Sometimes Scripture Messes With My Head, Part 2

Yesterday, I wrote about Judges 11 where Jephthah made a vow to God, which ended up with Jephthah “sacrificing” his only child (a daughter) to God. Today I want to expand on a few things.

First, I think it’s really, really important to remember that in this situation God did not ask Jephthah to sacrifice his daughter. In fact, God’s voice in this section is completely silent. Nowhere does the Bible say that God was pleased with the sacrifice. In fact, I know from other Scriptures that God was no doubt was repulsed by it. There are quite a few Scriptures that strictly forbid human sacrifice (Lev. 18:21; 20:2; Deut. 12:31; 18:10; Jer. 19:5;). The reason this prohibition was needed was the other pagan religions surrounding Israel encouraged child sacrifice in order to appease their gods.

Second, Jephthah had the option of not killing his daughter. Take a look at what Leviticus 5:4-6 has to say on this:

If anyone utters with his lips a rash oath to do evil or to do good, any sort of rash oath that people swear, and it is hidden from him, when he comes to know it, and he realizes his guilt in any of these; when he realizes his guilt in any of these and confesses the sin he has committed, he shall bring to the Lord as his compensation for the sin that he has committed, a female from the flock, a lamb or a goat, for a sin offering. And the priest shall make atonement for him for his sin (ESV).

This law makes it completely clear that he could have repented of the sin of making a rash oath to God and there was a means to forgiveness. I get the impression that Jephthah was more interested in his own reputation than doing what would ultimately please the Lord. He made an oath and thought he would appear weak to others if he admitted he was wrong.

Third, I think this passage shows us how terribly wrong things can go when we act out of our own selfish impulses instead of seeking God’s will. When we make rash promises to others we can let them down. When we make life decisions without dedicated times of prayer our lives can be impacted negatively, to say the least.

Overall, I’m both perplexed at this passage and in awe of it at the same time. What makes me respond in awe is that it is included at all in the Bible. The Bible is a raw, uncensored look at humanity in both its purest and most raw forms. We can do terrible things to each other, and yet, somehow, God chooses to love us.

Thank you, Lord, for loving a sinner like me.

Sometimes Scripture Messes With My Head

When was the last time you read something in the Bible and it really messed with your head? It happened to me really bad on Saturday. What I mean by messed with my head is that I didn’t like what I read. Not even a little. I was reading from Judges 11 about Jephthah and his “Tragic Vow” (that’s an understated heading from the ESV). Here’s a rundown of what happend and the verses that really bugged be.

  • Jephtah’s dad, Gilead, had a wife and other kids, but Jephtah’s mom was a prostitute. Not the greatest start to life.
  • His brothers drove him away from the family to keep him from getting any inheritance. Being an outcast isn’t fun.
  • It’s noted that he was a “mighty warrior” and that Israel turned to him for help against an enemy.
  • He agreed to help them if they put him in charge once he came and destroyed their enemy.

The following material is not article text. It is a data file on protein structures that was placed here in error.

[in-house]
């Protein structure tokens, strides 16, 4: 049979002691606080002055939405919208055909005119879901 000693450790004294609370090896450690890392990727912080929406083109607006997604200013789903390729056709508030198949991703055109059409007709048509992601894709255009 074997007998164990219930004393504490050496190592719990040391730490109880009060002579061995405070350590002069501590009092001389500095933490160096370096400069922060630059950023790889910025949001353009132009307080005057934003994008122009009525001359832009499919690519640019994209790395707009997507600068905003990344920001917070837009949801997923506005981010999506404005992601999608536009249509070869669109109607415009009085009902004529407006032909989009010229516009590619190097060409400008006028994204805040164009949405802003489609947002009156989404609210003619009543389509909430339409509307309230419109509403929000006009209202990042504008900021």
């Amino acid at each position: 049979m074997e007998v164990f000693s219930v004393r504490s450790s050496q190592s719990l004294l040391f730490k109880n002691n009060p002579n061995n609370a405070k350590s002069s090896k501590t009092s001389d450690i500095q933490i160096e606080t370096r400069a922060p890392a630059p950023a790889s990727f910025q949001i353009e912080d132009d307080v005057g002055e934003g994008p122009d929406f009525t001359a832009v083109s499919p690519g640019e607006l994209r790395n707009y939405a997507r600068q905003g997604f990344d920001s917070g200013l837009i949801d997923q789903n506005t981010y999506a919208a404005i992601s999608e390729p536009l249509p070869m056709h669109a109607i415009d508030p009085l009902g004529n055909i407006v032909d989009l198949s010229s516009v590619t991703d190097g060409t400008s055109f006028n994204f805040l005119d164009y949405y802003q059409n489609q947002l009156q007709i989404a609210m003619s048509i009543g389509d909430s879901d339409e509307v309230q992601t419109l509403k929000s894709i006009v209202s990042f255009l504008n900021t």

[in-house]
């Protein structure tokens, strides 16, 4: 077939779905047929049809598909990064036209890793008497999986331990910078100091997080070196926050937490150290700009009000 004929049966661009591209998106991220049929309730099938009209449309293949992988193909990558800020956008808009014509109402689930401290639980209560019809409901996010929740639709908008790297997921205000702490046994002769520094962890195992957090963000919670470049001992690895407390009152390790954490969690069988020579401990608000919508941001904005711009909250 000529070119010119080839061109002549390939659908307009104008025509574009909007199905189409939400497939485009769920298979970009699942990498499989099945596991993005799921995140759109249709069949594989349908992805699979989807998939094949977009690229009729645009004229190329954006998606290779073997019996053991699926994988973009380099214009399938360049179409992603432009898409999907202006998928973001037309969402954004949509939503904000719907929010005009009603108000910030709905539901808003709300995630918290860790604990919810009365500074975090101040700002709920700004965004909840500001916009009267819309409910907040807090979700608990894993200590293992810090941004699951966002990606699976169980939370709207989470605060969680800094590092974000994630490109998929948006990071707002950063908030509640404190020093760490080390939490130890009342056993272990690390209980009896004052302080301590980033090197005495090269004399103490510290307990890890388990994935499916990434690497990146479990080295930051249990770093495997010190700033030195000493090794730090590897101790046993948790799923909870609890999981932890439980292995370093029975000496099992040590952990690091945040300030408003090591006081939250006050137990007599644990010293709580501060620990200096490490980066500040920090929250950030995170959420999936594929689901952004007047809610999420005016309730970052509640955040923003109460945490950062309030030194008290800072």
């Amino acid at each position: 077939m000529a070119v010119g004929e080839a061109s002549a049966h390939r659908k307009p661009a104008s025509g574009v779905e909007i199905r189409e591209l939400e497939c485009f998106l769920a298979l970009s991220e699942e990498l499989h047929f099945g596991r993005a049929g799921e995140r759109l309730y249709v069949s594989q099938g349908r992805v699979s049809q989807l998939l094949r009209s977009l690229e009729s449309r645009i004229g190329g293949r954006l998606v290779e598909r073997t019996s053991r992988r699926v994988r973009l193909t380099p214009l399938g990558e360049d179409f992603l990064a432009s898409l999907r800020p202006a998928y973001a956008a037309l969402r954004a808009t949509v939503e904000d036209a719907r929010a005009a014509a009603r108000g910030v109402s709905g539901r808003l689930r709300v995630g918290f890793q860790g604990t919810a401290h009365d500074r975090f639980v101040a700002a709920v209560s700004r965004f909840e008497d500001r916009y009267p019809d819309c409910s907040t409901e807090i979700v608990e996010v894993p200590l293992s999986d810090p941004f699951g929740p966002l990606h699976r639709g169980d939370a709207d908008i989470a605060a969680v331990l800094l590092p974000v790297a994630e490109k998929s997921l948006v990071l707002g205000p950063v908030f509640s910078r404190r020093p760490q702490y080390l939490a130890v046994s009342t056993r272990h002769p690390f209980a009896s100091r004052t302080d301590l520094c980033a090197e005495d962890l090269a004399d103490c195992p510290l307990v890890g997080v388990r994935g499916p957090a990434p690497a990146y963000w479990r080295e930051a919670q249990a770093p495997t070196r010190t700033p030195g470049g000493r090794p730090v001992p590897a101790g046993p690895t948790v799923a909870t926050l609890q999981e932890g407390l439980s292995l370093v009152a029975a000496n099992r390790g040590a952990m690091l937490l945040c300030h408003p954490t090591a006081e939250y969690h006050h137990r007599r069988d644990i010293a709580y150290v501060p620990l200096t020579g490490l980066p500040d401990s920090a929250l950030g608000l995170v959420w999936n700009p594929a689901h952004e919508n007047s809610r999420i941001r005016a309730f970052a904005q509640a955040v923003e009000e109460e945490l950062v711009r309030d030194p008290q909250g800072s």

Alright that sets up the part of the chapter that really, really bugged me:

Judges 11:30–39 (ESV)
And Jephthah made a vow to the LORD and said, “If you will give the Ammonites into my hand, then whatever comes out from the doors of my house to meet me when I return in peace from the Ammonites shall be the LORD’s, and I will offer it up for a burnt offering.” So Jephthah crossed over to the Ammonites to fight against them. . . . Then Jephthah came to his home at Mizpah. And behold, his daughter came out to meet him with tambourines and with dances. She was his only child. . . . [Jephtah] tore his clothes and said, “Alas, my daughter! You have brought me very low, and you have become the cause of great trouble to me. For I have opened my mouth to the LORD, and I cannot take back my vow.” And she said to him, “My father, you have opened your mouth to the LORD; do to me according to what has gone out of your mouth. . . . And at the end of two months, she returned to her father, who did with her according to his vow that he had made.

As a father of two young girls this chapter bugs me. In fact, it makes me nauseous. Why in the world would a dad do this to his daughter? Why would God allow this to happen? Why is this even in the Bible?

So I did some digging and some things started to rise to the surface. There are a couple takeaways I learned:

  1. Jephthah’s background was with foreign gods whose religions taught that child sacrifice was one of the only ways to appease them. This no doubt shaped the way he thought of Yahweh God.
  2. The major difference between this episode and Abraham’s near sacrifice is that God initiated the sacrifice, but here Jephthah was in a sense testing God. In fact, throughout this narrative God’s voice is never heard.
  3. Jephthah’s reaction to his daughter was selfish. He was more concerned about his own feelings of loss than his daughter.
  4. His daughter was completely accepting of the “fate” that was dealt to her. There’s no mention of God’s role here.

There’s quite a bit more that I could write about this because I have a lot more thoughts and feelings on the matter, but I want to know what you think. What does this passage teach you about God? About how people put God to a test? About the Bible as a whole?

I’ll share some more thoughts tomorrow, but share your thoughts today in the comments below!

UPDATE: Read more of my thoughts about Jephthah here.